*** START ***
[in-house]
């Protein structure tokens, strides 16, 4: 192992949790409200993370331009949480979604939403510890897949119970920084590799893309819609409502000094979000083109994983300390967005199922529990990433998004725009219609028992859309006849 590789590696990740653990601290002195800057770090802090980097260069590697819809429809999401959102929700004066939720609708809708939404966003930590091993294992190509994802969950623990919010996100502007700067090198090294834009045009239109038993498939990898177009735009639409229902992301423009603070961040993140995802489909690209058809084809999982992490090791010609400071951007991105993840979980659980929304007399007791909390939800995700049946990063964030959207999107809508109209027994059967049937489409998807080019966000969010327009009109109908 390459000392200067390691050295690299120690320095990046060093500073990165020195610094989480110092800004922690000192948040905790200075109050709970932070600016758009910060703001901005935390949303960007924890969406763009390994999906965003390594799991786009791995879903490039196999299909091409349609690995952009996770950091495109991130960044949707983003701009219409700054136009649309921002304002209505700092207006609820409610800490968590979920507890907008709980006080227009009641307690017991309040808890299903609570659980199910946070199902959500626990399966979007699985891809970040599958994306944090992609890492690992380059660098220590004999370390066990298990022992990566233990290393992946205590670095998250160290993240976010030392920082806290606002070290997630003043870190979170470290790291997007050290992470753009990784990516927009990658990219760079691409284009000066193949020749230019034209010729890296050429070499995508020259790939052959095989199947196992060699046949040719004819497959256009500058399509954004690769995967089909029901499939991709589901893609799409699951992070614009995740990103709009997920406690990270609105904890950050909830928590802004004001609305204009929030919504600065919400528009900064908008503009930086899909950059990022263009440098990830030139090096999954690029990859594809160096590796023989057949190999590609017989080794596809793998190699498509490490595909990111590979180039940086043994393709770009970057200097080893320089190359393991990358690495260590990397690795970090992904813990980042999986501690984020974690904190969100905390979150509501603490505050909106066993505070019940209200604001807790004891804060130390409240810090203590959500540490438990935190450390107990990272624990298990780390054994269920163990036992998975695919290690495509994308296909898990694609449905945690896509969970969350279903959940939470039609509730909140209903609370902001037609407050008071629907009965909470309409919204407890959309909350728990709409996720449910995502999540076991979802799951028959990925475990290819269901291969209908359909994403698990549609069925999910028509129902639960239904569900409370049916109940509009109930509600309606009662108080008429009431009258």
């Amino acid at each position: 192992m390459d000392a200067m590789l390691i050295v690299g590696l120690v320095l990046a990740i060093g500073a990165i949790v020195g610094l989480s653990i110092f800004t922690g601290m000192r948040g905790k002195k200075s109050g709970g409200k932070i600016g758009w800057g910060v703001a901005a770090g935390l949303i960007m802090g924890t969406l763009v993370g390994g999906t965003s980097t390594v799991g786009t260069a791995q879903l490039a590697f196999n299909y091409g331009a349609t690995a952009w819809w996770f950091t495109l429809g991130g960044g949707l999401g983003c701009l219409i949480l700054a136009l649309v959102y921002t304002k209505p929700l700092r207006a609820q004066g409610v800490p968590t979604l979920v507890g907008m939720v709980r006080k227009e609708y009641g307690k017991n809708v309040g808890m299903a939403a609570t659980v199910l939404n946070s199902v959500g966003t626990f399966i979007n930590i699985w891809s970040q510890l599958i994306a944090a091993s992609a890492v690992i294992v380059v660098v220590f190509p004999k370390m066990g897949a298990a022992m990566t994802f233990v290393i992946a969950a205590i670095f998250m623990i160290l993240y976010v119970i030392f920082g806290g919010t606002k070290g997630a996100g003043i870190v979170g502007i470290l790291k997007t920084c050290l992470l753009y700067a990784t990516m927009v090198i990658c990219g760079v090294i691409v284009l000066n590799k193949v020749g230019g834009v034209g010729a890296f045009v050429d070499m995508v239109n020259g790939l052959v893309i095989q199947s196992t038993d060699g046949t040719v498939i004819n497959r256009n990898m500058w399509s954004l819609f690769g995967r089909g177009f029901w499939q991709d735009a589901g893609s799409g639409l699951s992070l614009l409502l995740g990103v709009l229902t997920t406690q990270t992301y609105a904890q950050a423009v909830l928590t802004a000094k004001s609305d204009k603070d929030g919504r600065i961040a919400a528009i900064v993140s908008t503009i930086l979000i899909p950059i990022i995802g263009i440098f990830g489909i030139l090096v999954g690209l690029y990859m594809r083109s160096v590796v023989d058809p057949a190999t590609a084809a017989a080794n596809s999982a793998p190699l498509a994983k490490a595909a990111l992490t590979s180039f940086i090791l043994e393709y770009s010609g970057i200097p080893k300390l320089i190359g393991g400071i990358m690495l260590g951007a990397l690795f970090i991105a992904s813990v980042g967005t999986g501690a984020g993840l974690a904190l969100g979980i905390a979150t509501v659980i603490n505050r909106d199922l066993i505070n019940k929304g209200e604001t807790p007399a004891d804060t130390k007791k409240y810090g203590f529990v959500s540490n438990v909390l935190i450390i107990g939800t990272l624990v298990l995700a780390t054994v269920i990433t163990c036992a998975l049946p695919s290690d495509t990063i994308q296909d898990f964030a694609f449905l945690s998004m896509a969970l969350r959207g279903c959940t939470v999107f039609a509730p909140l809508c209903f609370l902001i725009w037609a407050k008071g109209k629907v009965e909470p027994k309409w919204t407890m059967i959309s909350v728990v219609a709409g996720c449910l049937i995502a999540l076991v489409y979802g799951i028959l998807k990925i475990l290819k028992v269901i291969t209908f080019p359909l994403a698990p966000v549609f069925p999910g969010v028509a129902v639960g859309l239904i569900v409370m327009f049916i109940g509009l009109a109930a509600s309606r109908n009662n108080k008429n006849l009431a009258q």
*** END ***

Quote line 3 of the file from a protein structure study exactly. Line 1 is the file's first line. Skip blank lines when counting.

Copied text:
């Amino acid at each position: 192992m390459d000392a200067m590789l390691i050295v690299g590696l120690v320095l990046a990740i060093g500073a990165i949790v020195g610094l989480s653990i110092f800004t922690g601290m000192r948040g905790k002195k200075s109050g709970g409200k932070i600016g758009w800057g910060v703001a901005a770090g935390l949303i960007m802090g924890t969406l763009v993370g390994g999906t965003s980097t390594v799991g786009t260069a791995q879903l490039a590697f196999n299909y091409g331009a349609t690995a952009w819809w996770f950091t495109l429809g991130g960044g949707l999401g983003c701009l219409i949480l700054a136009l649309v959102y921002t304002k209505p929700l700092r207006a609820q004066g409610v800490p968590t979604l979920v507890g907008m939720v709980r006080k227009e609708y009641g307690k017991n809708v309040g808890m299903a939403a609570t659980v199910l939404n946070s199902v959500g966003t626990f399966i979007n930590i699985w891809s970040q510890l599958i994306a944090a091993s992609a890492v690992i294992v380059v660098v220590f190509p004999k370390m066990g897949a298990a022992m990566t994802f233990v290393i992946a969950a205590i670095f998250m623990i160290l993240y976010v119970i030392f920082g806290g919010t606002k070290g997630a996100g003043i870190v979170g502007i470290l790291k997007t920084c050290l992470l753009y700067a990784t990516m927009v090198i990658c990219g760079v090294i691409v284009l000066n590799k193949v020749g230019g834009v034209g010729a890296f045009v050429d070499m995508v239109n020259g790939l052959v893309i095989q199947s196992t038993d060699g046949t040719v498939i004819n497959r256009n990898m500058w399509s954004l819609f690769g995967r089909g177009f029901w499939q991709d735009a589901g893609s799409g639409l699951s992070l614009l409502l995740g990103v709009l229902t997920t406690q990270t992301y609105a904890q950050a423009v909830l928590t802004a000094k004001s609305d204009k603070d929030g919504r600065i961040a919400a528009i900064v993140s908008t503009i930086l979000i899909p950059i990022i995802g263009i440098f990830g489909i030139l090096v999954g690209l690029y990859m594809r083109s160096v590796v023989d058809p057949a190999t590609a084809a017989a080794n596809s999982a793998p190699l498509a994983k490490a595909a990111l992490t590979s180039f940086i090791l043994e393709y770009s010609g970057i200097p080893k300390l320089i190359g393991g400071i990358m690495l260590g951007a990397l690795f970090i991105a992904s813990v980042g967005t999986g501690a984020g993840l974690a904190l969100g979980i905390a979150t509501v659980i603490n505050r909106d199922l066993i505070n019940k929304g209200e604001t807790p007399a004891d804060t130390k007791k409240y810090g203590f529990v959500s540490n438990v909390l935190i450390i107990g939800t990272l624990v298990l995700a780390t054994v269920i990433t163990c036992a998975l049946p695919s290690d495509t990063i994308q296909d898990f964030a694609f449905l945690s998004m896509a969970l969350r959207g279903c959940t939470v999107f039609a509730p909140l809508c209903f609370l902001i725009w037609a407050k008071g109209k629907v009965e909470p027994k309409w919204t407890m059967i959309s909350v728990v219609a709409g996720c449910l049937i995502a999540l076991v489409y979802g799951i028959l998807k990925i475990l290819k028992v269901i291969t209908f080019p359909l994403a698990p966000v549609f069925p999910g969010v028509a129902v639960g859309l239904i569900v409370m327009f049916i109940g509009l009109a109930a509600s309606r109908n009662n108080k008429n006849l009431a009258q």